The paper was indeed blistered, and some of the words almost obliterated, by the tears that had mingled with the ink. Orlando kissed these marks of tender sensibility a thousand and a thousand times; he laid the precious paper to his heart, and believed the talisman abated its throbbing; then took it to read again, and endeavoured to calm his spirits with the assurance that he should meet the adored writer of it, and repeat an hundred times protestations of tenderness which he never felt more forcibly than now. But as soon as his disquieting apprehensions 341 about Monimia, and his fears of not seeing her, were appeased, the scene he had just passed through with his father recurred with more acute pain to his mind: he had promised to reveal the secret which was already suspected; but, though he firmly adhered to this resolution, surely his father would not insist upon his promise to give up all thoughts of Monimia—That he felt to be a promise which he could not make—his whole heart recoiled from it. Ah! why was it thus impossible to reconcile his duty and his love; and why should his attachment to Monimia be inconsistent with the attention his family would have a right to—if—if his father should die?—The very idea of his father’s death was insupportable; and yet he was going from him, and could not watch his health, or contribute to his comfort. Thus wretched Orlando tried in vain to sleep—his blood throbbed tumultuously in his veins; his heart seemed too big for his bosom; by carrying his thoughts to the dreadful parting of the next day, he was rendered incapable of tasting any present repose; and day appeared before his troubled thoughts had so wearied his frame as to allow him to fall into unquiet slumber. Even in his short and disturbed sleep, tormenting visions assailed him—he saw the funeral of his father, who yet appeared living, or at least appearing to him, though dead—and pointing with one hand to his mother and his sisters, while with the other he waved him away from Monimia, who, at a distance, seemed to sit dejected and alone, in a wild and dreary scene, where birds of prey screamed around her—from which she endeavoured to escape towards Orlando, and held out her hands to him for help in vain. A repetition of these unformed horrors took away all inclination to sleep. At seven o’clock Orlando left his bed, more dejected 342 than ever he felt before; and dreading the dialogue that must ensue, he joined his father, who was walking, melancholy and alone, in the garden.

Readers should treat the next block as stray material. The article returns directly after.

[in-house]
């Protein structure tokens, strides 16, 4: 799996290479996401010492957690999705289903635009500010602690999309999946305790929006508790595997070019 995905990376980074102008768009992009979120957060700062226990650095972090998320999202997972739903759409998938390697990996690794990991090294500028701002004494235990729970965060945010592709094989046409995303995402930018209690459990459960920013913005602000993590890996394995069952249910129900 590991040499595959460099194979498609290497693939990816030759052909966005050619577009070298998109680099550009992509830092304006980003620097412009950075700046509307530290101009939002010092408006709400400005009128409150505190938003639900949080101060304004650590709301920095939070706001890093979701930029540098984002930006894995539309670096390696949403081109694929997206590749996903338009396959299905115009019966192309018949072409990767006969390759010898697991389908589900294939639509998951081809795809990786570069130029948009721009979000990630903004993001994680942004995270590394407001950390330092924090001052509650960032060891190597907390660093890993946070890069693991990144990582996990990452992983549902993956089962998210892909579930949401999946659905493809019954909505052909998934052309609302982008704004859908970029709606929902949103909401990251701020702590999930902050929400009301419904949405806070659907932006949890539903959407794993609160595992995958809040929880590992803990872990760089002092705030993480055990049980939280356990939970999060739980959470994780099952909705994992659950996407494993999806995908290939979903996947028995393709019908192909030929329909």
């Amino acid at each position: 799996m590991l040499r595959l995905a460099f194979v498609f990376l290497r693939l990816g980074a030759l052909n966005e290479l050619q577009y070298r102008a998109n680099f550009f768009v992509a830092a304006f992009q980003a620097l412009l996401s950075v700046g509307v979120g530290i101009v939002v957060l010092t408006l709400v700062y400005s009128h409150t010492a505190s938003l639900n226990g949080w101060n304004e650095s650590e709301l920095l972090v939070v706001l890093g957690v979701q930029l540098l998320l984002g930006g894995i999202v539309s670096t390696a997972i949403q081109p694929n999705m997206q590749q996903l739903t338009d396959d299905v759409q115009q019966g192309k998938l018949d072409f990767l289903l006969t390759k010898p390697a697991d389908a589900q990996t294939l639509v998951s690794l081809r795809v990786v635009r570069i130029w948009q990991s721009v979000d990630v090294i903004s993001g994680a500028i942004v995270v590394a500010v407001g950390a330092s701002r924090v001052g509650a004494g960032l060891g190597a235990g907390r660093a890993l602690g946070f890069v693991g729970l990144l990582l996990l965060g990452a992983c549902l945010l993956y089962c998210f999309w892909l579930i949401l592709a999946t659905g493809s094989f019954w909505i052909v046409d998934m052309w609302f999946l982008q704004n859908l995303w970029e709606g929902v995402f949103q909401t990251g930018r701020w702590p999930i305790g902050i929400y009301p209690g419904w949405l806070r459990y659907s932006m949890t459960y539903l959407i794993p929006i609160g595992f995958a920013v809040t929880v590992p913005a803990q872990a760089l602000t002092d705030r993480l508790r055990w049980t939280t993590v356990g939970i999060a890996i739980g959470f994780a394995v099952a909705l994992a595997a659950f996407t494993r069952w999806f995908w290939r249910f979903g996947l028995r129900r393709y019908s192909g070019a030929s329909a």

What is the meaning, my dear boy, of these haggard looks, of this disordered manner
[Orlando here passes up an opportunity to be perfectly truthful with his father by confessing that he is upset because he had hoped to see Monimia, but was disappointed in his hope. Father might be a little disgruntled, but on balance he would be happy things worked out that way.]
Orlando could not conceal the anguish of his heart
Somerive received his son with tenderness; but his dejection was but too visible.
The original of this text is in the public domain—at least in the U.S.
My notes are copyright, as are all under-the-hood elements.
If in doubt, ask.